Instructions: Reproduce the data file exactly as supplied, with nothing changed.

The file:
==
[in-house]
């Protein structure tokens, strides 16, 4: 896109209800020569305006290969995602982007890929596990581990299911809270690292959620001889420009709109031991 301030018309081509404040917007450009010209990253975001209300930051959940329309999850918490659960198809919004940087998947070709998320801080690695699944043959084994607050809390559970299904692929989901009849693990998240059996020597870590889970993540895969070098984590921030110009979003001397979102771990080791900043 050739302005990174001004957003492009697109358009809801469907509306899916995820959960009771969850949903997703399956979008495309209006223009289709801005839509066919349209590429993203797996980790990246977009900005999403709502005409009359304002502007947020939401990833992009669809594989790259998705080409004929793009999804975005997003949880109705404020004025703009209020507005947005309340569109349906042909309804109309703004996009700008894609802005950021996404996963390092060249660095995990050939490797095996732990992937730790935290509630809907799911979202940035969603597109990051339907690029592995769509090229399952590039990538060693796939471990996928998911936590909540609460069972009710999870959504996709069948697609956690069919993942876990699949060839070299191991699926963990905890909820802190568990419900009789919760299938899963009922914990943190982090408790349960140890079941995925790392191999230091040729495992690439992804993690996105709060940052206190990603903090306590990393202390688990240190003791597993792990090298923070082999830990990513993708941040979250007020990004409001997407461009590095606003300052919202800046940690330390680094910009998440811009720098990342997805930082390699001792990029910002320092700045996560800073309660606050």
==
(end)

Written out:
[in-house]
């Protein structure tokens, strides 16, 4: 896109209800020569305006290969995602982007890929596990581990299911809270690292959620001889420009709109031991 301030018309081509404040917007450009010209990253975001209300930051959940329309999850918490659960198809919004940087998947070709998320801080690695699944043959084994607050809390559970299904692929989901009849693990998240059996020597870590889970993540895969070098984590921030110009979003001397979102771990080791900043 050739302005990174001004957003492009697109358009809801469907509306899916995820959960009771969850949903997703399956979008495309209006223009289709801005839509066919349209590429993203797996980790990246977009900005999403709502005409009359304002502007947020939401990833992009669809594989790259998705080409004929793009999804975005997003949880109705404020004025703009209020507005947005309340569109349906042909309804109309703004996009700008894609802005950021996404996963390092060249660095995990050939490797095996732990992937730790935290509630809907799911979202940035969603597109990051339907690029592995769509090229399952590039990538060693796939471990996928998911936590909540609460069972009710999870959504996709069948697609956690069919993942876990699949060839070299191991699926963990905890909820802190568990419900009789919760299938899963009922914990943190982090408790349960140890079941995925790392191999230091040729495992690439992804993690996105709060940052206190990603903090306590990393202390688990240190003791597993792990090298923070082999830990990513993708941040979250007020990004409001997407461009590095606003300052919202800046940690330390680094910009998440811009720098990342997805930082390699001792990029910002320092700045996560800073309660606050």